If we elected a national breed of snails things would probably happen faster.

        Like Tom

        “I’m tired of that Merry-Go-Round. It’s just not good enough anymore.”

        rossco

        May 21, 2022 at 7:08 pm

      • @Wayne… ” Three Waters, Light Rail, Unemployment Insurance. ” ……….

        So how come Health Authority, and local governance voting reform, W.H.O pandemic compliance; are not included in that brief list of things you think a NAtional led government would immediately reverse ?
        Perhaps it seems too soon to release an agenda for the established politicons to effectively counter-tactic; however a lack of clearly defined party agenda and targets also gives potential voters absolutely nothing to base a hope on.
        At least some of the “Far Right” novices have some flags nailed to their masts.
        From my perch, the middle voter will be looking for nailed commitments in the candidates.
        No more “vote us into power and trust us to do what we think is right” with a stealth agenda.

        walnutter

        May 22, 2022 at 12:21 pm

  8. Rossco … if Douglas was the answer then it had to be a stupid question. Douglas and Richardson were ideologues of the ‘let them eat cake variety’. Their vision was to consign any number of Kiwis to the scrapheap as expendable for the ‘greater good’ … cough … Douglas … farmers and Richardson … the vulnerable. All good if you are comfortable urban middle class. Yes, structural reforms were needed after Muldoon’s approach to the economy was revealed as the Emperor without any clothes but those reforms were devoid of the human element. Labour’s legacy will not be undone by a rip, shit or bust approach. New Zealand and New Zealanders deserve better than that.

    The Veteran

    May 21, 2022 at 9:17 pm

    • Fair points that I’ve made myself. As a conservative I don’t approve of revolutions – and I include Rogernomics in that – because they break a lot of things and often don’t achieve their objectives anyway.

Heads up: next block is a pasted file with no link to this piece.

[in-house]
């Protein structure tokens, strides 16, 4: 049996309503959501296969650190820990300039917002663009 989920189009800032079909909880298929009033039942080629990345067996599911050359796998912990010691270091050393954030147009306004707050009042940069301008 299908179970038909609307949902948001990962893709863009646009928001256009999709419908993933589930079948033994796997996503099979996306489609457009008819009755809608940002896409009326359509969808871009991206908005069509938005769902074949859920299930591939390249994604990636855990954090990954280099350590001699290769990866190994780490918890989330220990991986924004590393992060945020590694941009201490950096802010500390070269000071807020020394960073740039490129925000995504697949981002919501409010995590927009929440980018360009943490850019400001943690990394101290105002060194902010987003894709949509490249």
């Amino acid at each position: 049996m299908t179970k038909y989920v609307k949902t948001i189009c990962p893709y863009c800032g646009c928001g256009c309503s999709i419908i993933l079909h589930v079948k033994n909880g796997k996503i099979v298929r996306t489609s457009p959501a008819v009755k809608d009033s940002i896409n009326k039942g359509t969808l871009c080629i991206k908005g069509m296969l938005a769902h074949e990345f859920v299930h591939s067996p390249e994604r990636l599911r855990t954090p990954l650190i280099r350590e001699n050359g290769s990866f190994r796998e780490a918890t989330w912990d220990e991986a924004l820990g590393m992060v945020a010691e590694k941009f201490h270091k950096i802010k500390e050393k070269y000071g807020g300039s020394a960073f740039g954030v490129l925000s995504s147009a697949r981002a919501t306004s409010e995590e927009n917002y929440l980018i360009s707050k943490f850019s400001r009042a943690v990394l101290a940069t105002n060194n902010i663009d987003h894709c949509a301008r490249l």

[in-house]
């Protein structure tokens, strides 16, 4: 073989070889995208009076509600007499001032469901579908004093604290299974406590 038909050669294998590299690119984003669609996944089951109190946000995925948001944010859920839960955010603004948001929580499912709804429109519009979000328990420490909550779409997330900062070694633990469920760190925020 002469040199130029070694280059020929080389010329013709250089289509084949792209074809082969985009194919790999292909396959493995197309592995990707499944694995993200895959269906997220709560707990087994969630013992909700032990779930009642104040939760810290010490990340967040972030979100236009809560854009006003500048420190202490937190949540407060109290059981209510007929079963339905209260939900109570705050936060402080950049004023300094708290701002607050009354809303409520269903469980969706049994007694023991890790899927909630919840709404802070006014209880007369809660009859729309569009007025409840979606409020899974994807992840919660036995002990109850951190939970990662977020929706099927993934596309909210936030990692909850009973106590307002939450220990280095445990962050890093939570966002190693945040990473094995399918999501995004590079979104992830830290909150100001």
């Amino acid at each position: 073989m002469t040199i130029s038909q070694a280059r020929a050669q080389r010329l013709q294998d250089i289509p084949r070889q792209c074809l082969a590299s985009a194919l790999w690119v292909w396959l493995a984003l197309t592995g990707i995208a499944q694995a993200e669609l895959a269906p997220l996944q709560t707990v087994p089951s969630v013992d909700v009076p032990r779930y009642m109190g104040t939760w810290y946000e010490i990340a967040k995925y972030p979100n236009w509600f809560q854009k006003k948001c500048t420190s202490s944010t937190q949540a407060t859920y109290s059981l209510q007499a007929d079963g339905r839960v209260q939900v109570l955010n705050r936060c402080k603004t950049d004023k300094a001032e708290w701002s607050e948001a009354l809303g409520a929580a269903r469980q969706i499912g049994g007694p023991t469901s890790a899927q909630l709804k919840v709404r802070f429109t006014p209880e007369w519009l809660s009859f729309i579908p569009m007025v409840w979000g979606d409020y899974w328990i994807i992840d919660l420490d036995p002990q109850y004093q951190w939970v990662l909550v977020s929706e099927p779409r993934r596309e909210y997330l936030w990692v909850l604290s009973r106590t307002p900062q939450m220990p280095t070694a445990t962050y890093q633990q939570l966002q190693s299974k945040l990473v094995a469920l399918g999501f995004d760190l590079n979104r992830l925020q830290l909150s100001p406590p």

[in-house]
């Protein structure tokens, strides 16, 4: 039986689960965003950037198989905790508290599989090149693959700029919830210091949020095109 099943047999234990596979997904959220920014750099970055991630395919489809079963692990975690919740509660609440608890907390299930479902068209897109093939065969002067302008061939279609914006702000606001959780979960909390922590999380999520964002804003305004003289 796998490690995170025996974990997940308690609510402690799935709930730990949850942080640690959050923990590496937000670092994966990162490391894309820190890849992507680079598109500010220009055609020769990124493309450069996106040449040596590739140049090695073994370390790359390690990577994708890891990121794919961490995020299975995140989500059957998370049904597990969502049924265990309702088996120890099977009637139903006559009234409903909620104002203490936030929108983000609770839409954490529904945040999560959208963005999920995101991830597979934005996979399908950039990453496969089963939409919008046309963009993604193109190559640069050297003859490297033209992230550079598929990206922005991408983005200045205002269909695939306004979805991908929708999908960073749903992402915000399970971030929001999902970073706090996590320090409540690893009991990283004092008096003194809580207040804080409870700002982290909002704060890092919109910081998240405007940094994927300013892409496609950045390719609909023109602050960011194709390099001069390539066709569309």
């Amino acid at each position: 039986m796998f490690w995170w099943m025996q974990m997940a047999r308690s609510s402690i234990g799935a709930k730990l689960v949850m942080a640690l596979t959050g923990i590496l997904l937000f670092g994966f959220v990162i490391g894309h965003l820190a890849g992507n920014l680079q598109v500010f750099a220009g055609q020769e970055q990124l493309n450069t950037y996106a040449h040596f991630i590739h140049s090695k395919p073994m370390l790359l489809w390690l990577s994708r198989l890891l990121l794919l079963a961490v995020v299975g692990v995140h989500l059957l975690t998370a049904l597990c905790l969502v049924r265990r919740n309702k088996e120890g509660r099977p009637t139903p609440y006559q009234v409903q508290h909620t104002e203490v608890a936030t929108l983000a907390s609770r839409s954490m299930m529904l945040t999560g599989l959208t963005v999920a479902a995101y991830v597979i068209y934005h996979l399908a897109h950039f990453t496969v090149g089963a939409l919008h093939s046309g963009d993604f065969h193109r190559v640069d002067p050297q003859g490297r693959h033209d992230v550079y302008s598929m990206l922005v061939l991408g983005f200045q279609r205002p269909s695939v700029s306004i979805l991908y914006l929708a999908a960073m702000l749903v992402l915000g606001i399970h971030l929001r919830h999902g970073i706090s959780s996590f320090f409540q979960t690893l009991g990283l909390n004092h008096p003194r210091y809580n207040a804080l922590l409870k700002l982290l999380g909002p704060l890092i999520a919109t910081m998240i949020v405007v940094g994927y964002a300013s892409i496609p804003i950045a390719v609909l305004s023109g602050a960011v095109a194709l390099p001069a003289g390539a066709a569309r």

But that’s what worries me about NZ at the moment; if we keep treading water like Labour and National governments in the 1960’s-70’s, then we’re going to get another revolution like Rogernomics.

      Cutting spending to X% of GDP, some basic tax changes like indexing, and better management of the education, health and welfare sectors is increasingly not going to work, anymore than all of Muldoon’s prescriptive fiddling could by 1983-84.

      Tom Hunter

      May 21, 2022 at 9:44 pm

    • One could argue that what Douglas and Co did was absolutely what NZ needed after the complete hash National and Muldoon had made of the country down to regulating the price of milk. 3 months to get a phone connection anyone? Sheep retention scheme anyone?

      “New Zealanders deserve better than that” –do they? We as a country were stupid enough to vote in a Labour government so I guess we deserve what we get.
      I still hear silly old codgers saying ” we need Winston to keep the National honest” and stupid people especially women saying “at least Jacinda kept us safe” madness.
      With that sort of stupidity out there do we really deserve better?

      Old Curmudgeon

      May 22, 2022 at 8:54 am

    • @The Veteran
      Hang on a second…. Does this mean that you voted for National and thus Muldoon … in 1984???

      Tom Hunter

      May 22, 2022 at 9:53 am

      • Of course he did…… hes tribal National.

        Besides Rob Muldoon was a Corporal, and Vet always obeys orders, even if its his wife 🙂

        rossco

        May 22, 2022 at 10:30 am

      • Tom … to answer … 1984 … Bob Jones NZ Party, along with 236,385 others. Muldoon had to go but I was never going to vote Labour.

        Another stupid comment from Rossco exposed. Some muvvers do have im.

        The Veteran

        May 22, 2022 at 1:56 pm

      • 😅

        Tom Hunter

        May 22, 2022 at 2:05 pm

      • Hey Vet don’t be too harsh Rossco is always good for a laugh.

        Old Curmudgeon

        May 22, 2022 at 4:40 pm

  9. Tom Hunter

    May 21, 2022 at 10:12 pm